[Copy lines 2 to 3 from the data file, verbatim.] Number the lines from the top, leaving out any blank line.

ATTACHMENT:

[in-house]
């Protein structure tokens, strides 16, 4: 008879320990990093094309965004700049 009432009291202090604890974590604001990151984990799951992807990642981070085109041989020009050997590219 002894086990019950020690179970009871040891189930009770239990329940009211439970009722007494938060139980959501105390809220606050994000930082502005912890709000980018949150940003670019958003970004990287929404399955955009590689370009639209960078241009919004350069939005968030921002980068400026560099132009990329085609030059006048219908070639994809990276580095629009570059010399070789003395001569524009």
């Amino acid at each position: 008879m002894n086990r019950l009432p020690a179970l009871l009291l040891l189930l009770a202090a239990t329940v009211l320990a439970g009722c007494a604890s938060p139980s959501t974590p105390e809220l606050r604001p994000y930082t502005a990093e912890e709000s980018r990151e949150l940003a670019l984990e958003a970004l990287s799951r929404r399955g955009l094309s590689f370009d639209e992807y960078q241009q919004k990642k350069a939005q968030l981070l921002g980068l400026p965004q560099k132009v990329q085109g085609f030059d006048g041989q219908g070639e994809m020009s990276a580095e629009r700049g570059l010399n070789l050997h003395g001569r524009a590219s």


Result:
């Protein structure tokens, strides 16, 4: 008879320990990093094309965004700049 009432009291202090604890974590604001990151984990799951992807990642981070085109041989020009050997590219 002894086990019950020690179970009871040891189930009770239990329940009211439970009722007494938060139980959501105390809220606050994000930082502005912890709000980018949150940003670019958003970004990287929404399955955009590689370009639209960078241009919004350069939005968030921002980068400026560099132009990329085609030059006048219908070639994809990276580095629009570059010399070789003395001569524009």
């Amino acid at each position: 008879m002894n086990r019950l009432p020690a179970l009871l009291l040891l189930l009770a202090a239990t329940v009211l320990a439970g009722c007494a604890s938060p139980s959501t974590p105390e809220l606050r604001p994000y930082t502005a990093e912890e709000s980018r990151e949150l940003a670019l984990e958003a970004l990287s799951r929404r399955g955009l094309s590689f370009d639209e992807y960078q241009q919004k990642k350069a939005q968030l981070l921002g980068l400026p965004q560099k132009v990329q085109g085609f030059d006048g041989q219908g070639e994809m020009s990276a580095e629009r700049g570059l010399n070789l050997h003395g001569r524009a590219s």